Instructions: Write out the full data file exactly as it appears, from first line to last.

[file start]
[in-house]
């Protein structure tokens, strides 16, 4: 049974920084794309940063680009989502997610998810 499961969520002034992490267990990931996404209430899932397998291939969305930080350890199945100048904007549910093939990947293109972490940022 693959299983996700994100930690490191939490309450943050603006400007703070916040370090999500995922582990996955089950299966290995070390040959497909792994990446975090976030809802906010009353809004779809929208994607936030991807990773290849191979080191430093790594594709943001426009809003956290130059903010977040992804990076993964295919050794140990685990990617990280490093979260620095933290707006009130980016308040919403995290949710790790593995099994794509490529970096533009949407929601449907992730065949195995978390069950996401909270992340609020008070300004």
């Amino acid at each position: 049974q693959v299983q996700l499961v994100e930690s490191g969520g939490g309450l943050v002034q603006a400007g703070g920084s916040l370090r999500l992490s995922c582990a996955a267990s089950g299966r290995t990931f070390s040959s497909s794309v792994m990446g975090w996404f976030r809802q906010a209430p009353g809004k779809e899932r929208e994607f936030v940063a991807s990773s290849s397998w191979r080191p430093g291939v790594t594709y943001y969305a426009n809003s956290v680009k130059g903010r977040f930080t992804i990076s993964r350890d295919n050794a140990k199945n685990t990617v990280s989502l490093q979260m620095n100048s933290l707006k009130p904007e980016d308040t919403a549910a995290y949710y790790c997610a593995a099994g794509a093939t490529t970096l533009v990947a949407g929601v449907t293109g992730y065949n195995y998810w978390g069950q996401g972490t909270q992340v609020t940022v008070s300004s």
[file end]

[in-house]
């Protein structure tokens, strides 16, 4: 049974920084794309940063680009989502997610998810 499961969520002034992490267990990931996404209430899932397998291939969305930080350890199945100048904007549910093939990947293109972490940022 693959299983996700994100930690490191939490309450943050603006400007703070916040370090999500995922582990996955089950299966290995070390040959497909792994990446975090976030809802906010009353809004779809929208994607936030991807990773290849191979080191430093790594594709943001426009809003956290130059903010977040992804990076993964295919050794140990685990990617990280490093979260620095933290707006009130980016308040919403995290949710790790593995099994794509490529970096533009949407929601449907992730065949195995978390069950996401909270992340609020008070300004």
């Amino acid at each position: 049974q693959v299983q996700l499961v994100e930690s490191g969520g939490g309450l943050v002034q603006a400007g703070g920084s916040l370090r999500l992490s995922c582990a996955a267990s089950g299966r290995t990931f070390s040959s497909s794309v792994m990446g975090w996404f976030r809802q906010a209430p009353g809004k779809e899932r929208e994607f936030v940063a991807s990773s290849s397998w191979r080191p430093g291939v790594t594709y943001y969305a426009n809003s956290v680009k130059g903010r977040f930080t992804i990076s993964r350890d295919n050794a140990k199945n685990t990617v990280s989502l490093q979260m620095n100048s933290l707006k009130p904007e980016d308040t919403a549910a995290y949710y790790c997610a593995a099994g794509a093939t490529t970096l533009v990947a949407g929601v449907t293109g992730y065949n195995y998810w978390g069950q996401g972490t909270q992340v609020t940022v008070s300004s």